Along with relief for businesses and rental assistance, it includes improving support for vaccine distribution, getting kids back in school and lowering unemployment.

Although what’s in the newest federal relief package isn’t entirely known, Jinkins said state legislators are planning early action to release those funds. Most likely, the federal funds would go toward vaccine planning, contact tracing and testing.

Funding would also go toward food assistance, small business grants, rental assistance and child care grants. Jinkins said Democrats are willing to tap the Rainy Day Fund for some of these programs.

Lawmakers also are discussing providing tax relief for businesses that received paycheck protection program loans, as well as waiving property tax interest fees for businesses.

Jinkins mentioned helping school districts with transportation and enrollment costs, but said it would be an issue that likely would come later in the session as it is “very complicated.”

House Republican Minority Leader J.T. Wilcox, of Yelm, said Thursday he looks forward to getting a lot of these aid packages and policies through but he wished they happened sooner.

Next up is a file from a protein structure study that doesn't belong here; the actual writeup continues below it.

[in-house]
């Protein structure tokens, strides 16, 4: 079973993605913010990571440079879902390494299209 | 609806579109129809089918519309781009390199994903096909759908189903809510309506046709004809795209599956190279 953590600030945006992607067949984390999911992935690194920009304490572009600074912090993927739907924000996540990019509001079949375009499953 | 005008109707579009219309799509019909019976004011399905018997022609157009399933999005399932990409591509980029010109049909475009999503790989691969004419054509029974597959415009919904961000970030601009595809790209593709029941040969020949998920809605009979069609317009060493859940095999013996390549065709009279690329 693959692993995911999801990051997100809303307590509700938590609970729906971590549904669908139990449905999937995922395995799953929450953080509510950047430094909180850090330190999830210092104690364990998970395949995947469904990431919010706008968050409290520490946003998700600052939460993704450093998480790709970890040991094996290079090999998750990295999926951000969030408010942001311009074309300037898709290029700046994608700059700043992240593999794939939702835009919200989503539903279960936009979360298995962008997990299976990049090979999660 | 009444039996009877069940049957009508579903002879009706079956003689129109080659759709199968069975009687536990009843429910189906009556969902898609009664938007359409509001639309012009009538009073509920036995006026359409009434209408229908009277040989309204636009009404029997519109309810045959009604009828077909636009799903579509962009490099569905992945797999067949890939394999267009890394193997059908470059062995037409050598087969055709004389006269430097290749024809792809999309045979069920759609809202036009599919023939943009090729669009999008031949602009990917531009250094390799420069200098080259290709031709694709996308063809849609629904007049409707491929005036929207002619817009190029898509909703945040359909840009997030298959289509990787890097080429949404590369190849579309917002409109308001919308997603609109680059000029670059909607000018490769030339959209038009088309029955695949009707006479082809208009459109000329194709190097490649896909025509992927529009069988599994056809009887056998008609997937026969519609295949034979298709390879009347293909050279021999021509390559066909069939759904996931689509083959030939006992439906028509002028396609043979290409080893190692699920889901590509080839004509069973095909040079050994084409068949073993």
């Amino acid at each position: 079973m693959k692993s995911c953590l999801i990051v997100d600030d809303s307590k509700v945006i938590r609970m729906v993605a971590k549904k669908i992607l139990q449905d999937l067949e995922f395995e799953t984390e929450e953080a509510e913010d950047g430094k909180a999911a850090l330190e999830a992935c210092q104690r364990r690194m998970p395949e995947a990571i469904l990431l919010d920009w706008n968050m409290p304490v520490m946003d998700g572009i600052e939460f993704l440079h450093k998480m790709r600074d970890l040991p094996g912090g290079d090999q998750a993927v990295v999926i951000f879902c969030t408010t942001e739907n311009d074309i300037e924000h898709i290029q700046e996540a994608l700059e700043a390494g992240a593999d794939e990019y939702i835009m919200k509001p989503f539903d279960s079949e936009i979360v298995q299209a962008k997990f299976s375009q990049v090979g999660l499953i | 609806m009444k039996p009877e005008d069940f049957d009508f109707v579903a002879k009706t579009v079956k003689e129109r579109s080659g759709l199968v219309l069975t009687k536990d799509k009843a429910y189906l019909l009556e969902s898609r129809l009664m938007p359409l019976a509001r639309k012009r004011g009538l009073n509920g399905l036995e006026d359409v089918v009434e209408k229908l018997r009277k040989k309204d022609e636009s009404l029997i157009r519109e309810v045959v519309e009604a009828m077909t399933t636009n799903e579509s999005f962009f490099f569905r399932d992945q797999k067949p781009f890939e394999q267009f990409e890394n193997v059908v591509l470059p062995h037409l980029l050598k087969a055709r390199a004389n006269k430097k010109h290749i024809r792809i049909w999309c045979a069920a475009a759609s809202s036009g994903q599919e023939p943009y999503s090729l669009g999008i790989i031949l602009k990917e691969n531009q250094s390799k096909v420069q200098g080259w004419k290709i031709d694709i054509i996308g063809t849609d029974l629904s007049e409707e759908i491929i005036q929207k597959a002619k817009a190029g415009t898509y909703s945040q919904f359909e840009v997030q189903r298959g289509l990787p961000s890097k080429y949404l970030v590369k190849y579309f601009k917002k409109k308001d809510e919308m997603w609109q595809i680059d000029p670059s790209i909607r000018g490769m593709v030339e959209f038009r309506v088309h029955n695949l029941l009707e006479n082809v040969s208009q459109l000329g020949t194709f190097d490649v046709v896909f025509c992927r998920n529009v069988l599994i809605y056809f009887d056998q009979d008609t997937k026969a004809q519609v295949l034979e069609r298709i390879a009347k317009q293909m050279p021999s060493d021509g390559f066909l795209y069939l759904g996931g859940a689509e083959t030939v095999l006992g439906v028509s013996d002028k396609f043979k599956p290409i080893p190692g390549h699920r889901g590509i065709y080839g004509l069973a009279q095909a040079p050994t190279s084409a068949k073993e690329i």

Police reform and improving equity After the in-custody killing of George Floyd in Minneapolis last May, lawmakers began working on a sweeping legislative package on police reform. In committee hearings throughout the interim, lawmakers on both sides agreed something needs to be done.

A police reform proposals likely to be debated include:

  • A ban or limits place on certain police tactics, such as chokeholds, neck restraints and the use of certain military equipment.
  • Implementation of a decertification process for officers who use deadly force.
  • A new training program for police officers to intervene and report officers they see using unnecessary deadly force.
  • Creation of a database that would collect information on incidents involving use of deadly force.
  • A new statewide body to investigate use of deadly force.

Some of the legislation, such as a change in police tactics, likely will not be as controversial, said House Public Safety Committee Chairman Rep. Roger Goodman, D-Kirkland. Others, such as the topics of collective bargaining and eliminating private arbitrators, might.

The difficult discussions already began in a Nov. 30 Public Safety Committee hearing where Rep. Brad Klippert, R-Kennewick, questioned the idea of eliminating the use of a private arbitrator, as well as changing certain police tactics.

“If I choose to pin on a badge, I am giving up my right to constitutional due process,” said Klippert, a Benton County sheriff’s deputy and ranking member of the Public Safety Committee. “Is that what you’re suggesting?”

Along with police reform, Inslee proposed a package aimed at tackling inequities.

His ideas include boosting funding for independent police investigations, a state Equity Office, broadband connection and immigrant relief.